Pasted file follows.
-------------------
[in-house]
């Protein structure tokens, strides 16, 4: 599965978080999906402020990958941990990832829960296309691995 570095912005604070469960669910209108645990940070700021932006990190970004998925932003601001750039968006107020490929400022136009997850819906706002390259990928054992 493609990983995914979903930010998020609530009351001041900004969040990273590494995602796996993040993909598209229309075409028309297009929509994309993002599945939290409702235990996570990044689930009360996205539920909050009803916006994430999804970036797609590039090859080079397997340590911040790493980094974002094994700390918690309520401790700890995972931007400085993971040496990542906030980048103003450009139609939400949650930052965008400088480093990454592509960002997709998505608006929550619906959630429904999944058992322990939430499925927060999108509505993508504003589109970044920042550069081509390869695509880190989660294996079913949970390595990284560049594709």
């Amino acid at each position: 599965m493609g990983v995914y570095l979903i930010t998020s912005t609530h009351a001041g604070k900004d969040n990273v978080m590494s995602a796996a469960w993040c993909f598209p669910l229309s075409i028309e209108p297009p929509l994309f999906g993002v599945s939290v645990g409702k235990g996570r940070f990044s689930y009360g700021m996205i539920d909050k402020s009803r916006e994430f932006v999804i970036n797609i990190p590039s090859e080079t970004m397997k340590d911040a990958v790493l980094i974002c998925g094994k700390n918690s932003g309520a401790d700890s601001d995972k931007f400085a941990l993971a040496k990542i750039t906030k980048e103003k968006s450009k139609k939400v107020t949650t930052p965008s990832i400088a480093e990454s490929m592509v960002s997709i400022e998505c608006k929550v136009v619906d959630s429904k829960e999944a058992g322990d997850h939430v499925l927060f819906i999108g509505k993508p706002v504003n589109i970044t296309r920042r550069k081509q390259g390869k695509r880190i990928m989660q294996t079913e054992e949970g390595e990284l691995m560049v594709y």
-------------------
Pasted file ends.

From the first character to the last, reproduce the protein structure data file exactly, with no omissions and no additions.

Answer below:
[in-house]
């Protein structure tokens, strides 16, 4: 599965978080999906402020990958941990990832829960296309691995 570095912005604070469960669910209108645990940070700021932006990190970004998925932003601001750039968006107020490929400022136009997850819906706002390259990928054992 493609990983995914979903930010998020609530009351001041900004969040990273590494995602796996993040993909598209229309075409028309297009929509994309993002599945939290409702235990996570990044689930009360996205539920909050009803916006994430999804970036797609590039090859080079397997340590911040790493980094974002094994700390918690309520401790700890995972931007400085993971040496990542906030980048103003450009139609939400949650930052965008400088480093990454592509960002997709998505608006929550619906959630429904999944058992322990939430499925927060999108509505993508504003589109970044920042550069081509390869695509880190989660294996079913949970390595990284560049594709």
């Amino acid at each position: 599965m493609g990983v995914y570095l979903i930010t998020s912005t609530h009351a001041g604070k900004d969040n990273v978080m590494s995602a796996a469960w993040c993909f598209p669910l229309s075409i028309e209108p297009p929509l994309f999906g993002v599945s939290v645990g409702k235990g996570r940070f990044s689930y009360g700021m996205i539920d909050k402020s009803r916006e994430f932006v999804i970036n797609i990190p590039s090859e080079t970004m397997k340590d911040a990958v790493l980094i974002c998925g094994k700390n918690s932003g309520a401790d700890s601001d995972k931007f400085a941990l993971a040496k990542i750039t906030k980048e103003k968006s450009k139609k939400v107020t949650t930052p965008s990832i400088a480093e990454s490929m592509v960002s997709i400022e998505c608006k929550v136009v619906d959630s429904k829960e999944a058992g322990d997850h939430v499925l927060f819906i999108g509505k993508p706002v504003n589109i970044t296309r920042r550069k081509q390259g390869k695509r880190i990928m989660q294996t079913e054992e949970g390595e990284l691995m560049v594709y």